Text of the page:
A U.S. district court has ruled a piece-rate pay formula that did not fully compensate drivers for the total time they worked violated California law.
Judge David Carter for California’s Central District granted 39 former and current drivers’ motion for summary judgment on the formula on July 8. This judgment is proper when key facts are undisputed and the party requesting it is legally entitled to it.
The plaintiffs allege McLane Food Service Inc., a motor carrier, by and through its parent company McLane Co., had policies depriving the drivers of their statutory rights to full compensation for time worked and meal and rest breaks.
It is not clear if McLane will appeal. The company did not respond to a request for comment on July 22.
Regardless if MFI told plaintiffs the piece-rate formula was intended to compensate for pre-and- post-shift duties, “the fact that it did not separately compensate for those duties violates California law,” Carter wrote. The order noted a 2005 a California appeals court ruling that the state’s legislative intent was to give greater protection to California minimum wage laws than federal minimum wage laws.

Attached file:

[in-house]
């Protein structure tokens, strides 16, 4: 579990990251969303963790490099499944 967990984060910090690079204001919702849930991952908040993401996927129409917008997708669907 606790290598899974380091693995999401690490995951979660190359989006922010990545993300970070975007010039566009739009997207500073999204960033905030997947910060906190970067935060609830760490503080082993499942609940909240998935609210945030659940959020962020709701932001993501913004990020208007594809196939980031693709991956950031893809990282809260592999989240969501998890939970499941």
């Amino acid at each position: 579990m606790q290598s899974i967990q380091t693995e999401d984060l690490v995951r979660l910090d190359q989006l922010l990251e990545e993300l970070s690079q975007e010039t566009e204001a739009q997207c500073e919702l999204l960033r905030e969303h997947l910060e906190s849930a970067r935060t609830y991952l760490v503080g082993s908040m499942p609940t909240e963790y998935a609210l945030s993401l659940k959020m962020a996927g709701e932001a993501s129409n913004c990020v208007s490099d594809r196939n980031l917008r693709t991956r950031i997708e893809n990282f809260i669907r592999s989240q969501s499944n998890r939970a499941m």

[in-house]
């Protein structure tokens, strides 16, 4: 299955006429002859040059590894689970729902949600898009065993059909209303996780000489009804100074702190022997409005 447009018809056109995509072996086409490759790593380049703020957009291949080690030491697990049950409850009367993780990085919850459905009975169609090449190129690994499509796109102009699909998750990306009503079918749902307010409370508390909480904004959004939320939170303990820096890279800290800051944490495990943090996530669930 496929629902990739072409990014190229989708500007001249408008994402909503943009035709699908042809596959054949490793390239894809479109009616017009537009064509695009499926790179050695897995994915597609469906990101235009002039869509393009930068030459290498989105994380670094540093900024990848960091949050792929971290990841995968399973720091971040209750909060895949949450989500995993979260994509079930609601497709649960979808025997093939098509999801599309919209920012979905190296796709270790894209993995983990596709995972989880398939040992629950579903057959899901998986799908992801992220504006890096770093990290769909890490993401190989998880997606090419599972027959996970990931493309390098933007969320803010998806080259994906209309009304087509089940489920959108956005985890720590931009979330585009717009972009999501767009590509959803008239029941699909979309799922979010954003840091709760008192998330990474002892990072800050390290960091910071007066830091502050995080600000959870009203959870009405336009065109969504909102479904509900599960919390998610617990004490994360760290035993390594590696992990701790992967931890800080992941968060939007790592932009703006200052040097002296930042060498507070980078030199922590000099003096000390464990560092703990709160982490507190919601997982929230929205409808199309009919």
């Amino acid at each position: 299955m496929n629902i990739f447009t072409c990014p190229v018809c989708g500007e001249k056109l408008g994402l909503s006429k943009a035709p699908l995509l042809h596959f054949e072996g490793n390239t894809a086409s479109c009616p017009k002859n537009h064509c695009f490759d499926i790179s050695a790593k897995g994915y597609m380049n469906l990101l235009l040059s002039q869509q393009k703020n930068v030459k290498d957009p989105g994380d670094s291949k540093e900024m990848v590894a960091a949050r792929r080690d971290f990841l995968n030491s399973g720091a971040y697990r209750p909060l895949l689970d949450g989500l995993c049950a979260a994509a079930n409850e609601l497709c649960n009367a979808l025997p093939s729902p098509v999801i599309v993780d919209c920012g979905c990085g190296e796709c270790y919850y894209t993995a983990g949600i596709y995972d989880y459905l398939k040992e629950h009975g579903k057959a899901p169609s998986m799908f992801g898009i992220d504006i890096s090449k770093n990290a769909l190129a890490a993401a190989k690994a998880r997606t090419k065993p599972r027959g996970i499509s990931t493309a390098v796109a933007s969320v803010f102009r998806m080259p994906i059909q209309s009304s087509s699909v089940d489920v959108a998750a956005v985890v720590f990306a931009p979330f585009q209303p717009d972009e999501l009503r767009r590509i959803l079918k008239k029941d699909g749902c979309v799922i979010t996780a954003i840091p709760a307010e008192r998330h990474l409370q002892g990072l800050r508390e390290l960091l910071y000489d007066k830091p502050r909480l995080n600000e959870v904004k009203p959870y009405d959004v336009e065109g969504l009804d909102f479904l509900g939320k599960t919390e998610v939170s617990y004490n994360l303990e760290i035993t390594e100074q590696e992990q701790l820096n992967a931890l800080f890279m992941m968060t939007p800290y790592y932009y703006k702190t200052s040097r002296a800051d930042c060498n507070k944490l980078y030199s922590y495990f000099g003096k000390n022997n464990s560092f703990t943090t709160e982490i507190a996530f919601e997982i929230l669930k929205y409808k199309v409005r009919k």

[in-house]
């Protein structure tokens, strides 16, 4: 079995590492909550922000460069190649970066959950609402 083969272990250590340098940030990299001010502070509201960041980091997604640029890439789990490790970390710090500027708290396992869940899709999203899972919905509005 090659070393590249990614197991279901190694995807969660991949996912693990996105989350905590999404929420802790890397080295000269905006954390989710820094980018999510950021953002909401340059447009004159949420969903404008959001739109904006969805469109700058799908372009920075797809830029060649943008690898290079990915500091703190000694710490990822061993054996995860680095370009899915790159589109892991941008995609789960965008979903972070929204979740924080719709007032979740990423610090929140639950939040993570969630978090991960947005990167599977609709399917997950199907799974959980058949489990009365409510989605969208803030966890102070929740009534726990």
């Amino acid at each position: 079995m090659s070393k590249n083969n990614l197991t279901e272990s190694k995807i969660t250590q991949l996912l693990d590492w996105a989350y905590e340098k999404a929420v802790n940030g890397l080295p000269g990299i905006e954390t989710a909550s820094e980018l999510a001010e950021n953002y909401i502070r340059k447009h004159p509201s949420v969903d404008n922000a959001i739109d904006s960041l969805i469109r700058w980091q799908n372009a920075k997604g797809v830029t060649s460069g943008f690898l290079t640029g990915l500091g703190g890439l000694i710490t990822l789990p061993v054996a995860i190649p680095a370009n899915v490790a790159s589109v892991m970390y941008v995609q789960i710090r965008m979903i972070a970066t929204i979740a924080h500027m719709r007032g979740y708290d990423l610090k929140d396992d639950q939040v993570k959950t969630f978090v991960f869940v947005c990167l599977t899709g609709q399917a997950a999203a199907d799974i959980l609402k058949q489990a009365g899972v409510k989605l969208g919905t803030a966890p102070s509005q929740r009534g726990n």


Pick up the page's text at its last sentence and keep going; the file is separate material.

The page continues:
McLane’s piece-rate pay formula used to pay drivers per route consisted of the number of cases of product delivered, miles driven and the number of deliveries. It required that pre-shift, drivers had to complete vehicle safety checks, pick up keys and manifests, while post-shift duties included vehicle inspections and completing paperwork.